They officers fell to discussion, debating whether to stop by one of the towns or village’s they’d seen on the southern coast to recruit more people for their crew, but decided against such given the volatile nature of the Fae creatures they’d met so far. Caddis raised the question of whether someone in the Faerie realm might have sufficient magic to help cure his sister’s blindness or restore Sandara’s leg. Fiona suggested that a faerie named “Lean” might be able to help them.

“Where would we find her?”

“She likes crowds. You could probably find her at any of the towns, or all of them really, but the Courts would be your best bet…”

“How do we get to the courts?”

“Head inland…” Zarina said warily.

Caddis suggested that they stop by his mother’s place first to ask her for advice, since she supposedly had connections in the court. Leo objected to going to Abere’s house again, so Zarina flew the ship over the swamp and Caddis and Fiona swung down on ropes.

“Want to see my ship? It flies.” No sooner had Caddis said this to his mother than he, Fiona, and Abere all appeared back on the deck of the ship, much to Leo’s dismay. Abere, it seemed, was not a fan of this ‘Lean’, but did agree to take them to the courts and introduce them. Zarina reluctantly turned the ship north-east towards the center of the island, while the Manekineko Parade struck up a flying song.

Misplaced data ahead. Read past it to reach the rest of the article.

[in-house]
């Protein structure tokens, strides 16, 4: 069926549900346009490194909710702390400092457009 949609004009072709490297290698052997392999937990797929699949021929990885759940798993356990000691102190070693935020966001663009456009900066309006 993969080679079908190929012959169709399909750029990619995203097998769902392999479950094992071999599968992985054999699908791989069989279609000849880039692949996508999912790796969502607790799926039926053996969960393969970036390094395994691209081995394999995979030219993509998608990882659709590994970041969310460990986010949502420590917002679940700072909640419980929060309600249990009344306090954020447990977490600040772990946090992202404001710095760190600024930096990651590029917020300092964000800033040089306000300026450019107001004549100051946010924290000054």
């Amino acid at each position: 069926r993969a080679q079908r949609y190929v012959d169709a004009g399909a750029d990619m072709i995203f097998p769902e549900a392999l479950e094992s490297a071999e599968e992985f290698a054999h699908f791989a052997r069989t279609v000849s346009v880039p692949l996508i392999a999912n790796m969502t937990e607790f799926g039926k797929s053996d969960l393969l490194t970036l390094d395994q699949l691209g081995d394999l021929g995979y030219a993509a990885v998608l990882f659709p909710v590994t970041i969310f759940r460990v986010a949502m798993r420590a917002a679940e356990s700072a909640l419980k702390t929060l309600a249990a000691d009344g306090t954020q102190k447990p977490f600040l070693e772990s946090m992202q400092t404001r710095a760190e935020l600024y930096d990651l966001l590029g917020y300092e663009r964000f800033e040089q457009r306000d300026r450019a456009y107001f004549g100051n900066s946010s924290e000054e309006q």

unseelie-x545.jpgThey flew over progressively less recognizable landforms, with the bizarre fish-leafed and marble-columned trees giving way to vaguely upright masses of colour, then tall multicoloured walls reminiscent of mountains. The ship flew higher and higher until it finally crossed the ridge of the isalnd’s tallest mountains (or what passed for mountains). Beyond the ridge, where a valley might otherwise be, there was a seemingly bottomless abyss, out of which rose an impossibly tall tree-like structure. The sky overhead gaveway from the uniform yellow they had previously seen, to a swirling mass, perfectly bisected, with one half pitch-black and the other a perfect rainbow, all pivoting around a single point directly above the tree (or perhaps where the tree touched the sky). Perched precariously on one vast branch of the tree was a palace, larger than any on earth. Each of its thousands of towers and minarets were of a different style and colour, all circling a great courtyard.
unseelie-worldtree.jpg

“Helm’s all yours…” Zarina said to Leo, as she hastily flew down below decks to hide herself.
The ship drifted to a stop hovering over the courtyard, where an impossibly long, glowing, yet transparent staircase rose to meet them, rising to exactly the height of the ship’s starboard rail. Below, in the courtyard, they could see a teeming mass of creatures of all descriptions—gelatinous monstrosities, multi-headed chimeras, dragons of every hue, humanoid shapes of pure darkness. “They all want to eat us, don’t they…” Leo said.